UPDATE 9-Earl weakens to storm; damage less than feared

* Once a Category 4, Earl weakens to tropical storm

* Diminished storm will pass near Cape Cod overnight

* Canada warns residents in Atlantic provinces

* Outer Banks earlier “dodged a bullet” – NC governor
(Updates to show Earl downgraded to tropical storm)

By Scott Malone

HYANNIS, Mass., Sept 3 (BestGrowthStock) – Hurricane Earl, which
earlier in the week was a storm of major proportions that
threatened the U.S. East Coast, weakened to a tropical storm
on Friday as it swirled offshore towards Canada.

Earl was delivering heavy rain and gusty winds to parts of
New England en route to Canada’s Atlantic provinces, but has
caused far less damage than feared on its northeasterly path up
the coast from North Carolina’s Outer Banks.

Maximum sustained winds are down to 70 mph (110 kph) as
Earl neared southeast Massachusetts, and were expected to
weaken further overnight.

The storm, which is moving rapidly, is expected to pass
Massachusetts’ Cape Cod and nearby islands at around 2 a.m.
(0600 GMT) and reach the coast of Nova Scotia on Saturday, the
National Hurricane Center said.


For full coverage of Earl [ID:nN2005]

For an Earl graphic http://link.reuters.com/qeq29n


The fading storm raised hopes that the Northeast will
suffer only limited losses during the 3-day Labor Day holiday
weekend, which airlines and other businesses bank on for a
final flood of summer tourist dollars.

The hurricane center warned that Earl — though no longer
packing anywhere near the power of its peak ranking as a
fearsome Category 4 storm on the five-step Saffir-Simpson scale
— could cause storm surges and localized flooding.

Tropical storm force winds could extend out 205 miles (335
km) from the storm’s center, the center said.


As residents from Cape Cod to Canada’s Maritimes prepared
to wait out the storm, those that Earl had mostly bypassed
further to the south breathed a sigh of relief.

“For the most part, it appears we have dodged a bullet,”
North Carolina Governor Bev Perdue said.

Minimal damage was reported other than beach erosion from
fierce waves on North Carolina’s Outer Banks low-lying barrier
islands. Flooding up to 3 feet (1 meter) was reported in at
least one island village, along with scattered power outages.

Waves surged over the road linking the islands, where
100,000 people were ordered to evacuate as Earl approached. But
as the storm moved away, beaches and businesses reopened.

“We lucked out. We never lost power,” said Mike Howe, a
resident of Salvo on Hatteras Island.

Earlier on Thursday, many residents and business owners on
Massachusetts’ Cape Cod and the islands of Martha’s Vineyard
and Nantucket were busy boarding up windows with plywood in
anticipation of much worse conditions.

The Coast Guard closed ports in southeastern Massachusetts
and Rhode Island. Dozens of flights were canceled to the area,
National Guard troops were standing by, and extra utility crews
were in place to respond to any power outages.


At 11 p.m. EDT (0300 GMT Saturday), Earl’s center was about
90 miles (150 km) south-southeast of Nantucket and moving
rapidly, the hurricane center said.

For parts of the Massachusetts coast, Earl could still
generate large, damaging waves and cause beach erosion. High
surf was pounding Nantucket and Martha’s Vineyard, with waves
as high as 10 to 12 feet, local media reported.

Some streets in downtown Nantucket were reportedly flooded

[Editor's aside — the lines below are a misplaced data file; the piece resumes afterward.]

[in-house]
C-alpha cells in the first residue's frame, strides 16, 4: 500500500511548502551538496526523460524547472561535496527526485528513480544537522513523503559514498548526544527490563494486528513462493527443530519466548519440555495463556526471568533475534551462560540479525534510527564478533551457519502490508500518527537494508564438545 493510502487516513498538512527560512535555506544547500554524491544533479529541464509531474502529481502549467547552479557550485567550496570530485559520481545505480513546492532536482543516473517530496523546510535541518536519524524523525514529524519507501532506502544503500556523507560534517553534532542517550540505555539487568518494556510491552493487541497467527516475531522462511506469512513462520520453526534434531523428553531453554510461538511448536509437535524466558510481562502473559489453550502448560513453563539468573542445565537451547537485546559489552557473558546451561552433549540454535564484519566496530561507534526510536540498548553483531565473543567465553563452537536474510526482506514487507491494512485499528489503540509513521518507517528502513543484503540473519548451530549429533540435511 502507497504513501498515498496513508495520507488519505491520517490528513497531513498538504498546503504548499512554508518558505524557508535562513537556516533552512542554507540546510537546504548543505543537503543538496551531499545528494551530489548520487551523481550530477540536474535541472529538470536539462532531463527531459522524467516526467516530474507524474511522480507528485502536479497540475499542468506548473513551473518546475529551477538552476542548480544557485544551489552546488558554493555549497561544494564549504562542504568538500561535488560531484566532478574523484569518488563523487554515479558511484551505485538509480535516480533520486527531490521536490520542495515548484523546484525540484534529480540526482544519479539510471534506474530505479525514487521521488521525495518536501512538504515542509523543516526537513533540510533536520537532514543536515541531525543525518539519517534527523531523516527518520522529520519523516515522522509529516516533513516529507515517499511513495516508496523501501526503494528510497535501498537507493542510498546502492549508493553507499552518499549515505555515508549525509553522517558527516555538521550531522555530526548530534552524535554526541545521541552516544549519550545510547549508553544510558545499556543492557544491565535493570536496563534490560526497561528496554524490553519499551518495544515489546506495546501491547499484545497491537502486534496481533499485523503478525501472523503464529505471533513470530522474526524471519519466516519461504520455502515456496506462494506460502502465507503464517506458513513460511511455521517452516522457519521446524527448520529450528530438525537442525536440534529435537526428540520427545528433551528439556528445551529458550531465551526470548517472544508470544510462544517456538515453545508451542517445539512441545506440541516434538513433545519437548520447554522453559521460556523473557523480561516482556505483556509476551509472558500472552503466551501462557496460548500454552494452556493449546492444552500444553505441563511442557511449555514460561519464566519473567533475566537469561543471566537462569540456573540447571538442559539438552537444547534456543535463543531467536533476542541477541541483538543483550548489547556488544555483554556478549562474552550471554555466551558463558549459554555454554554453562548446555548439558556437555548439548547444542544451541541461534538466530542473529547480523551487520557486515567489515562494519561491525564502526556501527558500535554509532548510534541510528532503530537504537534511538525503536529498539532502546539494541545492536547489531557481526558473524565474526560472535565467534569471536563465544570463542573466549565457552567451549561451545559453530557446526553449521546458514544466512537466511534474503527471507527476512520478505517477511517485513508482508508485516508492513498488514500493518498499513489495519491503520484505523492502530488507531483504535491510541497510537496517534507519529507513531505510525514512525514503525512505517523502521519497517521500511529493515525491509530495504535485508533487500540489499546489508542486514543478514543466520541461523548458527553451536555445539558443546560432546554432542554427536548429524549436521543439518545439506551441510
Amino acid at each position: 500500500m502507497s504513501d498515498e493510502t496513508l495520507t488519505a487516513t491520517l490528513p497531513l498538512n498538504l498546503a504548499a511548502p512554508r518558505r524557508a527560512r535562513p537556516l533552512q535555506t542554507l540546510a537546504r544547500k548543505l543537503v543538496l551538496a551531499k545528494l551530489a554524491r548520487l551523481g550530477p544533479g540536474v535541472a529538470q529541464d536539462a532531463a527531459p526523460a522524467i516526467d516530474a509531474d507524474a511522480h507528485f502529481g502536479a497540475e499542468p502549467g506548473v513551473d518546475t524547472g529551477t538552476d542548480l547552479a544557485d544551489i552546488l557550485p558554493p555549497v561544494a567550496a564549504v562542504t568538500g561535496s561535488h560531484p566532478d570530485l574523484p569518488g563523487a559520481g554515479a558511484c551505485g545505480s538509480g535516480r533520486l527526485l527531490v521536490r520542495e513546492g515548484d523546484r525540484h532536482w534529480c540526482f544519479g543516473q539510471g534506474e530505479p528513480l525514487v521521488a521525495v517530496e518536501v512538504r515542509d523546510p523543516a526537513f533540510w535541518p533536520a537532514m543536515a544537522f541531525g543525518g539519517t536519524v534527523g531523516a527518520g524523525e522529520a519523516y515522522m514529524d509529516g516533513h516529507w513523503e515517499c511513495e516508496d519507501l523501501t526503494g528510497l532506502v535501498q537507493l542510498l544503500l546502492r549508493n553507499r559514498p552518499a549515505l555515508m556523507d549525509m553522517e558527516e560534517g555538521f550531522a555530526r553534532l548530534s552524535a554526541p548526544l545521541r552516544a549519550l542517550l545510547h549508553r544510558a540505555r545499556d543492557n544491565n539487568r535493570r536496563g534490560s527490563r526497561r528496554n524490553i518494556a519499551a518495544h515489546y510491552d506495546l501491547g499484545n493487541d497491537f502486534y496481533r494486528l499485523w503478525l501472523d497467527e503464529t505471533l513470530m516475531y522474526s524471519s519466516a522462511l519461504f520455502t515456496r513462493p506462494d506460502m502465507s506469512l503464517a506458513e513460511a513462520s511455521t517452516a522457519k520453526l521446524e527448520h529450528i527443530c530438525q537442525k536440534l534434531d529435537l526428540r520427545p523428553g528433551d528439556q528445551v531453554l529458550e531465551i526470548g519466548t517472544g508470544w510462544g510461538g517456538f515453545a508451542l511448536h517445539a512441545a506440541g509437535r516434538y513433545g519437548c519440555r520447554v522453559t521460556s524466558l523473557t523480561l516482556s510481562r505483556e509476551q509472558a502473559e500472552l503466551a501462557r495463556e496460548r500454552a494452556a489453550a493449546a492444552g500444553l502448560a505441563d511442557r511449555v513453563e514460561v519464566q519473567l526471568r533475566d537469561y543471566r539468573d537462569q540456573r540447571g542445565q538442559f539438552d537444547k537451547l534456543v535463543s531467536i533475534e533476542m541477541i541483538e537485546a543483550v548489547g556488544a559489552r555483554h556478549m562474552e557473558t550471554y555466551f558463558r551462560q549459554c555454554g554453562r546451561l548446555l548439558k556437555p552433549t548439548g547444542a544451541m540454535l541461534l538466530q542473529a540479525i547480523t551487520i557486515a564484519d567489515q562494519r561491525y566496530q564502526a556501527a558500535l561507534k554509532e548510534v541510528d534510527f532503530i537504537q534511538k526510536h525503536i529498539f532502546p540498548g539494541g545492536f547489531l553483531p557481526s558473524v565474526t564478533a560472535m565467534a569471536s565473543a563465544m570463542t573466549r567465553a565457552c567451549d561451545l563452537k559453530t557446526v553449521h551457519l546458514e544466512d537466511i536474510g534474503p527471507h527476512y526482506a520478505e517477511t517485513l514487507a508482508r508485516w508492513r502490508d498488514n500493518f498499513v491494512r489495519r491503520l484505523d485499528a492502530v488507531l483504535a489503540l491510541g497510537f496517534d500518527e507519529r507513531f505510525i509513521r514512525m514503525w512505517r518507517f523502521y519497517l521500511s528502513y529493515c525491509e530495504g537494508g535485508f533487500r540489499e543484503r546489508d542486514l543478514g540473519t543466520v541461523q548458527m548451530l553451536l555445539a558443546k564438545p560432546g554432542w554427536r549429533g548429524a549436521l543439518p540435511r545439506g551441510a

as the island was pelted by heavy rain.

No storm has threatened such a broad swath of the U.S.
shoreline since Hurricane Bob in 1991.

Storm-related outages from North Carolina to Connecticut
knocked out power to about 3,300 customers, the U.S. Energy
Department said — a small number that showed the mild impact
of what was once shaping up to be a monster storm.

As oil refineries, drilling platforms and nuclear power
plants along the Atlantic coast monitored Earl’s path, EnCana
Corp (ECA.TO: ) said it suspended drilling and pulled personnel
from a Nova Scotia rig in Canada. [ID:nN02195719]

Imperial Oil Ltd (IMO.TO: ) shut down its Dartmouth, Nova
Scotia, refinery as a precaution.

Exxon Mobil (XOM.N: ) said it had pulled nonessential staff
from its Sable field in offshore Nova Scotia. [ID:nN02238430]

ConocoPhillips (COP.N: ) said it implemented hurricane
response plans at its 238,000 barrel per day refinery in
Linden, New Jersey and a 185,000 bpd refinery in Trainer,
Pennsylvania. Operations remained unaffected. [ID:nN03124548]

The U.S. Energy Information Administration said about 1.1
million barrels per day of oil refining capacity lies in the
likely affected area in the United States. [ID:nWNA8910]

Coastal New England endured windy, rainy weather on Friday
evening. Amtrak suspended train service between New York and
Boston after falling trees damaged wires in Connecticut.

The Boston Red Sox baseball team postponed its scheduled
game due to expected poor weather. Further south, though, the
U.S. Open tennis in Flushing Meadows, New York, was hit by no
more than a few rain-drops.

Canada warned residents in parts of the Atlantic provinces
to be on alert for tropical storm conditions.

In Nova Scotia, where Earl is due to make landfall early on
Saturday, residents stocked up on emergency supplies.

Behind Earl, Tropical Storm Fiona weakened to a “remnant
low” as it moved north over the open Atlantic toward Bermuda.
At 11 p.m. ET (0300 GMT Saturday) it had top sustained winds of
30 mph (45 kph) and was expected to weaken further as it passed
near the British territory on Saturday.
(Additional reporting by Gene Cherry in Manteo, North
Carolina; Tom Brown, Kevin Gray and Jane Sutton in Miami; Pav
Jordan in Halifax and Jeffrey Jones in Calgary; writing by Matt
Spetalnick and Ros Krasny; editing Anthony Boadle)

UPDATE 9-Earl weakens to storm; damage less than feared